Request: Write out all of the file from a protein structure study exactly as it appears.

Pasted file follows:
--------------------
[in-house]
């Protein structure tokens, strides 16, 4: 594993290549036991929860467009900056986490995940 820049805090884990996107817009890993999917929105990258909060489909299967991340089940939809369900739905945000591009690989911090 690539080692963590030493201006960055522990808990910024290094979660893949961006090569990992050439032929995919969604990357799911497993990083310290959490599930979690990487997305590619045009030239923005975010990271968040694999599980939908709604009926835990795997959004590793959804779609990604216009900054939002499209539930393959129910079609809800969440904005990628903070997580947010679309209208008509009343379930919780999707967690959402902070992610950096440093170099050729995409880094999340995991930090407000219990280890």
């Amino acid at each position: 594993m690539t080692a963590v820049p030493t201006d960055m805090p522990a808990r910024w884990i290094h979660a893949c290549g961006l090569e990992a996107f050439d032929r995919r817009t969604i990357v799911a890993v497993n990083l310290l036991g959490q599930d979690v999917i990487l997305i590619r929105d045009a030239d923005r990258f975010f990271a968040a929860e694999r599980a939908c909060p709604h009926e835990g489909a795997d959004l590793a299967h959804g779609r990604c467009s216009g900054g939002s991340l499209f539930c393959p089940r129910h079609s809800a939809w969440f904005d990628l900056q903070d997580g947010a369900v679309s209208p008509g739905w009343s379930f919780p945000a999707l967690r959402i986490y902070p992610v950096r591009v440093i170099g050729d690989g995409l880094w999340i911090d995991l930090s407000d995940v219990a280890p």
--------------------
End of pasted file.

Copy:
[in-house]
């Protein structure tokens, strides 16, 4: 594993290549036991929860467009900056986490995940 820049805090884990996107817009890993999917929105990258909060489909299967991340089940939809369900739905945000591009690989911090 690539080692963590030493201006960055522990808990910024290094979660893949961006090569990992050439032929995919969604990357799911497993990083310290959490599930979690990487997305590619045009030239923005975010990271968040694999599980939908709604009926835990795997959004590793959804779609990604216009900054939002499209539930393959129910079609809800969440904005990628903070997580947010679309209208008509009343379930919780999707967690959402902070992610950096440093170099050729995409880094999340995991930090407000219990280890």
């Amino acid at each position: 594993m690539t080692a963590v820049p030493t201006d960055m805090p522990a808990r910024w884990i290094h979660a893949c290549g961006l090569e990992a996107f050439d032929r995919r817009t969604i990357v799911a890993v497993n990083l310290l036991g959490q599930d979690v999917i990487l997305i590619r929105d045009a030239d923005r990258f975010f990271a968040a929860e694999r599980a939908c909060p709604h009926e835990g489909a795997d959004l590793a299967h959804g779609r990604c467009s216009g900054g939002s991340l499209f539930c393959p089940r129910h079609s809800a939809w969440f904005d990628l900056q903070d997580g947010a369900v679309s209208p008509g739905w009343s379930f919780p945000a999707l967690r959402i986490y902070p992610v950096r591009v440093i170099g050729d690989g995409l880094w999340i911090d995991l930090s407000d995940v219990a280890p």